What is Tuberculosis?


Tuberculosis refers to the chronic lung disease caused by the bacterium Mycobacterium Tuberculosis (TB).

This infection was very common in poorly nourished, overcrowded areas in Asia and Europe. It killed millions of people over the last few centuries.

The bacterium is spread through air born respiratory droplets of an infected person during coughing or sneezing.  Once it has been inhaled the bacterium invades the lungs and slowly multiplies, occasionally spreading from the lungs to infect the lymph glands, bones and joints, kidneys and other parts of the body.

The spread of TB disease is exacerbated by overcrowding and tends to be fostered by poor nutrition.  Infection is more likely to develop in individuals who also have low resistance to infection, poor nutrition, severe illness, or drink alcohol excessively.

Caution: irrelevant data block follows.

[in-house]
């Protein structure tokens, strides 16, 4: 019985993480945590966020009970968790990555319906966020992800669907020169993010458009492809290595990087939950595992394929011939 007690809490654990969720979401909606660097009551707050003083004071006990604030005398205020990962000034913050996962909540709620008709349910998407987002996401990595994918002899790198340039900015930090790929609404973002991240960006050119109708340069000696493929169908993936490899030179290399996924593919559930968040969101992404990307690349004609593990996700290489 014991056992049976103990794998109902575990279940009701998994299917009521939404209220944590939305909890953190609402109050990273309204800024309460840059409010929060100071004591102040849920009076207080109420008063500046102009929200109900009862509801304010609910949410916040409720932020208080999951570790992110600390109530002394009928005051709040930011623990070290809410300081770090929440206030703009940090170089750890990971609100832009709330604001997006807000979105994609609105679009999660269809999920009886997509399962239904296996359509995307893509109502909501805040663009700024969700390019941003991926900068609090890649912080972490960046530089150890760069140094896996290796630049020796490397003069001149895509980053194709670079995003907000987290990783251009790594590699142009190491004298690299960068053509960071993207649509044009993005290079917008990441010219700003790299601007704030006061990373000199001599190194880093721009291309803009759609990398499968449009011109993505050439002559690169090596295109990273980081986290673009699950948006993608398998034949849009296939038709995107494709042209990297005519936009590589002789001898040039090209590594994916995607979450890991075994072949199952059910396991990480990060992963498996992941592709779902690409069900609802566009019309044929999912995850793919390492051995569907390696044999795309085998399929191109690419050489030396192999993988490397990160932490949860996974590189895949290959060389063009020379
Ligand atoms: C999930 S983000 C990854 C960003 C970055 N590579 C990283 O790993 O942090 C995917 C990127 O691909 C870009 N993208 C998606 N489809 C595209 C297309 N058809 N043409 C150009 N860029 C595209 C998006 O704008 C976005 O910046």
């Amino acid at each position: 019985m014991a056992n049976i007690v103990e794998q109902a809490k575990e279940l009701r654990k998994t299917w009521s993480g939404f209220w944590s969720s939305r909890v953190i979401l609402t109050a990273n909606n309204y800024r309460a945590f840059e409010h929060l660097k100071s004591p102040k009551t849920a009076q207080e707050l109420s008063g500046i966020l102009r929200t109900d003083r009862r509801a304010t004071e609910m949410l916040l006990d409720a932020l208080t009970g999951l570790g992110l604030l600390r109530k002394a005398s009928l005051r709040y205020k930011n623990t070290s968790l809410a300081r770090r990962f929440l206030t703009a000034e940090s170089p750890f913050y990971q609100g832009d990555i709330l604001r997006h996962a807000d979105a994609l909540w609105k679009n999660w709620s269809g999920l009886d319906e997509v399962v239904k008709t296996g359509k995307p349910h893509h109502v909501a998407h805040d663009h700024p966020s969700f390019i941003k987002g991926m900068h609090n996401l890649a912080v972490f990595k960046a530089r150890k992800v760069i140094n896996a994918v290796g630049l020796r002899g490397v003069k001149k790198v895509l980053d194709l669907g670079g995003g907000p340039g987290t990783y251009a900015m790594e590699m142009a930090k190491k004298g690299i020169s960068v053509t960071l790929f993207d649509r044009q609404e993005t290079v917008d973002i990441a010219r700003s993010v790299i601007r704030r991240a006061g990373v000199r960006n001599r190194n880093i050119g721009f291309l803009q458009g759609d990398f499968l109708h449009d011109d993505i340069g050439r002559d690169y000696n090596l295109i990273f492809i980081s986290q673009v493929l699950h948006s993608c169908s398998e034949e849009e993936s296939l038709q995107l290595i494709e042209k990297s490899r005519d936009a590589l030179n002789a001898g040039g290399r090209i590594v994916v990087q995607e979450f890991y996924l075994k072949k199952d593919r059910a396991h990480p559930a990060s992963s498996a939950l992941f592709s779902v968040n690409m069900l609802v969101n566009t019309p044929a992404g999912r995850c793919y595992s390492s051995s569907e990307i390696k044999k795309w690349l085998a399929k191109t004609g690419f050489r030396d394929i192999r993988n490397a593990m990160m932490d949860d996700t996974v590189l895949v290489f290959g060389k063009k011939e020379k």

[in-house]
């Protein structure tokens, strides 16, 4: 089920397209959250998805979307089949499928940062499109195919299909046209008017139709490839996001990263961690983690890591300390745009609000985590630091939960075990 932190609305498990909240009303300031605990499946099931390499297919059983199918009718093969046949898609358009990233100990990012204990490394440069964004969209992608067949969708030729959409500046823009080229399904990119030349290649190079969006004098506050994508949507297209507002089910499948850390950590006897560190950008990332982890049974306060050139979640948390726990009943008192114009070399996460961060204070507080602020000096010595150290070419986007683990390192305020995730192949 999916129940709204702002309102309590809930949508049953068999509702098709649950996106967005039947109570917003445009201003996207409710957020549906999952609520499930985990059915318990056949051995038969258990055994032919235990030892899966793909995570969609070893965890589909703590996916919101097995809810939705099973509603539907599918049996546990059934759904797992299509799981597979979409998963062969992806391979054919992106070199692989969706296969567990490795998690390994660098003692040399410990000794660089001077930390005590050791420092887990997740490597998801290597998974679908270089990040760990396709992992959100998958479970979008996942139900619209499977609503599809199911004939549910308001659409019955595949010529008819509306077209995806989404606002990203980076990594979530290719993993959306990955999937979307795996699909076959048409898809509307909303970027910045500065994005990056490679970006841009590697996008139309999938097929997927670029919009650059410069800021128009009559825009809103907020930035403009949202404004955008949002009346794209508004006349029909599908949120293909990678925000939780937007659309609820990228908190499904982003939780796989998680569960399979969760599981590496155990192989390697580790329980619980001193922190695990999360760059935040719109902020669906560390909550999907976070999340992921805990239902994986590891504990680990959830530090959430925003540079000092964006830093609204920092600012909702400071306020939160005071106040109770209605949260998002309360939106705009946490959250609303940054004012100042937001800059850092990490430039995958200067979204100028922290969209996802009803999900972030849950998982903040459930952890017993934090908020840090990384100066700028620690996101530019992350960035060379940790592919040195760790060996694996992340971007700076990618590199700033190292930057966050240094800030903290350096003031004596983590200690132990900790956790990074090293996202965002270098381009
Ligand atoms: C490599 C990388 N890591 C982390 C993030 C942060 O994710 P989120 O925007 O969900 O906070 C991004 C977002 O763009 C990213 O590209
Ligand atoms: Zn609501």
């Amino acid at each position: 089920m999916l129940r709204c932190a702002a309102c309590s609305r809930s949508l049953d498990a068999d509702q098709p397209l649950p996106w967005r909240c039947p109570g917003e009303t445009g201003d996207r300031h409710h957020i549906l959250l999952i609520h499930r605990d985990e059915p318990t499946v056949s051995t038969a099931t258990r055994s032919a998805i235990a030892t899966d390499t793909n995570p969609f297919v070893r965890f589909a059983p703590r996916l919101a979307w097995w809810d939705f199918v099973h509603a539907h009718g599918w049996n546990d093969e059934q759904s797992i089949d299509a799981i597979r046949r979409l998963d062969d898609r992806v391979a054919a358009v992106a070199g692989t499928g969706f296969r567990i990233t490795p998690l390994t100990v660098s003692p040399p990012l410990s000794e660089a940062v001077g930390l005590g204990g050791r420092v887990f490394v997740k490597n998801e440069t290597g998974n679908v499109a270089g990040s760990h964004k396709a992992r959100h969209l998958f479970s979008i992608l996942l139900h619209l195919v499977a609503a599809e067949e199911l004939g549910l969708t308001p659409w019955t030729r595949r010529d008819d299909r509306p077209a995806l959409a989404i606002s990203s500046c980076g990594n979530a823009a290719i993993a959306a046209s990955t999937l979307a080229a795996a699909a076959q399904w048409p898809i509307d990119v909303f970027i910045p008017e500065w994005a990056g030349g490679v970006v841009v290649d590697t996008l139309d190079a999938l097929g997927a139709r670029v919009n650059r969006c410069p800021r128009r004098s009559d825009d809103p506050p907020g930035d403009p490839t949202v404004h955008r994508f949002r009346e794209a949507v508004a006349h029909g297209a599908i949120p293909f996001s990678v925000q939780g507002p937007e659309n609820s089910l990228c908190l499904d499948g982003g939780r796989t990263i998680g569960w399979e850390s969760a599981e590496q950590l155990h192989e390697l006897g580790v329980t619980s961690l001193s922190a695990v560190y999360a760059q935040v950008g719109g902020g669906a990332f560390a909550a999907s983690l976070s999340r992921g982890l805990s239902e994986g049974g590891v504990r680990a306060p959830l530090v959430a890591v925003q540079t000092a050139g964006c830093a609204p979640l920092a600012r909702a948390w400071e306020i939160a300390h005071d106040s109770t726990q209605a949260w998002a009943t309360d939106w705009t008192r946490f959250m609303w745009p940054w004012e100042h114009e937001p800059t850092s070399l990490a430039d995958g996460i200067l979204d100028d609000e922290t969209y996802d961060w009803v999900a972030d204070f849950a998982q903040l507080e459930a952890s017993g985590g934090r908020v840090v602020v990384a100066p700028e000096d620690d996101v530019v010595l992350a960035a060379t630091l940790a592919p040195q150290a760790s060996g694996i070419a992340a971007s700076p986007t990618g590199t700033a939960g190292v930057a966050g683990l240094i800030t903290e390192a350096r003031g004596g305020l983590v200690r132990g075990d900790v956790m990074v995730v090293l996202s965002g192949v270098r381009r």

TB disease causes fever, weight loss, coughing up blood, night sweats and can spread to bones with osteomyelitis, the brain with meningitis, It is often difficult to diagnose because it is uncommon these days.

The diagnosis of TB requires identifying the bacterium on culture of relevant specimens – sputum, urine, etc.

Treatment of TB requires a prolonged course of multiple antibiotics, lasting at least 6 months or more.

Contract tracings need to be undertaken by public health nurses.